(2) Block 1 should state the legal name and address (including country) of the exporter;

(3) Block 2 should state the legal name and address (including country) of the producer. If there is more than one producer, attach a list stating the legal name and address (including country) of all additional producers. If this information is confidential, it is acceptable to state “available to Customs upon request” in block 2. If the producer and the exporter are the same, state “same” in block 2;

(4) Block 3 should state the legal name and address (including country) of the importer;

(5) In block 4, insert the number and/or letter that identifies the preference group which applies to the article according to the description contained in the CFR provision cited on the Certificate for that group;

(6) Block 5 should provide a full description of each article. The description should be sufficient to relate it to the invoice description and to the description of the article in the international Harmonized System. Include the invoice number as shown on the commercial invoice or, if the invoice number is not known, include another unique reference number such as the shipping order number;

(7) Blocks 6 through 10 must be completed only when the block in question calls for information that is relevant to the preference group identified in block 4;

(8) Block 6 should state the legal name and address (including country) of the fabric producer;

(9) Block 7 should state the legal name and address (including country) of the yarn producer;

(10) Block 8 should state the legal name and address (including country) of the thread producer;

(11) Block 9 should state the name of the folklore article or should state that the article is handloomed or handmade;

(12) Block 10 should be completed only when the preference group identifier “8” and/or “H” is inserted in block 4 and should state the name of the fabric or yarn that is in short supply in the NAFTA or that has been designated as not available in commercial quantities in the United States;

(13) Block 11 must contain the signature of the exporter or of the exporter's authorized agent having knowledge of the relevant facts;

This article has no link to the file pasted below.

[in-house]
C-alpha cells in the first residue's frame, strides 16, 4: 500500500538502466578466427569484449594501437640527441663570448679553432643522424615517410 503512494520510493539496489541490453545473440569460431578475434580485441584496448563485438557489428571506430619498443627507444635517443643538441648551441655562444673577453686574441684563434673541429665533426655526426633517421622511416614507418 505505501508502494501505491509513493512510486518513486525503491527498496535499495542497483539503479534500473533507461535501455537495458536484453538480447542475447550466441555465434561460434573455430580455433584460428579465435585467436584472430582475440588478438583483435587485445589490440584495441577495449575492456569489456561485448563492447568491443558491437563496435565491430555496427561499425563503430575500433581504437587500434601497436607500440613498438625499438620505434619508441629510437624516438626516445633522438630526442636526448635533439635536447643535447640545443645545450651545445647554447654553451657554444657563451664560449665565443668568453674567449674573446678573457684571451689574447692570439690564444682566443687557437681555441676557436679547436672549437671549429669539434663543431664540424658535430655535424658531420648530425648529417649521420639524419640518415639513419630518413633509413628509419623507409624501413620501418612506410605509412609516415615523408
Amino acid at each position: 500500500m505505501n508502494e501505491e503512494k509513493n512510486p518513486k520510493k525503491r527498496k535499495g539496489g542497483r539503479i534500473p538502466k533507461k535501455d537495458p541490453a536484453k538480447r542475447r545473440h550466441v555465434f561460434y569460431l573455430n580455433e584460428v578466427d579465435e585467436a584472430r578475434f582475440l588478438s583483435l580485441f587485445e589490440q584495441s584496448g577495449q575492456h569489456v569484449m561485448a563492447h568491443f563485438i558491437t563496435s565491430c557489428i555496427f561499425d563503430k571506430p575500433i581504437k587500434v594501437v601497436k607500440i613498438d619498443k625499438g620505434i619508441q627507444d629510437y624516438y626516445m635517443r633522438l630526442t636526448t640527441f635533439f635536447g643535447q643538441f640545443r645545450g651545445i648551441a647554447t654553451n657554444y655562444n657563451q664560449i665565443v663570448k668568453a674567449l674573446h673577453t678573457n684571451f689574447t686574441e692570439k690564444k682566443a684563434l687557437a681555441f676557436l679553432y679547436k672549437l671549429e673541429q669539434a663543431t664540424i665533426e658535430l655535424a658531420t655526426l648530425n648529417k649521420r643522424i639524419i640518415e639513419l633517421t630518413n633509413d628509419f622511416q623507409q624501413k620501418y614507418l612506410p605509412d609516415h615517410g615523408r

(14) Block 15 should reflect the date on which the Certificate was completed and signed;

(15) Block 16 should be completed if the Certificate is intended to cover multiple shipments of identical articles as described in block 5 that are imported into the United States during a specified period of up to one year (see § 10.216(b)(4)(ii)). The “from” date is the date on which the Certificate became applicable to the article covered by the blanket Certificate (this date may be prior to the date reflected in block 15). The “to” date is the date on which the blanket period expires;

(16) The telephone and facsimile numbers included in block 17 should be those at which the person who signed the Certificate may be contacted; and

(17) The Certificate may be printed and reproduced locally. If more space is needed to complete the Certificate, attach a continuation sheet.

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5. In § 10.215, paragraph (a) is revised to read as follows:

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Filing of claim for preferential treatment.

(a) Declaration. In connection with a claim for preferential treatment for a textile or apparel article described in § 10.213, the importer must make a written declaration that the article qualifies for that treatment. The inclusion on the entry summary, or equivalent documentation, of the subheading within Chapter 98 of the HTSUS under which the article is classified will constitute the written declaration. Except in any of the circumstances described in § 10.216(d)(1), the declaration required under this paragraph must be based on an original Certificate of Origin that has been completed and properly executed in accordance with § 10.214, that covers the article being imported, and that is in the possession of the importer.

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[Amended]
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6. In § 10.216, the second sentence of paragraph (b)(4)(ii) is amended by removing the reference “§ 10.214(c)(14)” and adding, in its place, the reference “§ 10.214(c)(15)”.

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[Amended]
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7. In § 10.217, paragraphs (a)(2) and (a)(3) are amended by removing the words “in a beneficiary country”.

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Robert C. Bonner,

Commissioner of Customs.

Approved: February 25, 2003.

Timothy E. Skud,

Deputy Assistant Secretary of the Treasury.

End Signature End Supplemental Information

BILLING CODE 4820-02-P

BILLING CODE 4820-02-C

[FR Doc. 03-6760 Filed 3-20-03; 8:45 am]

BILLING CODE 4820-02-P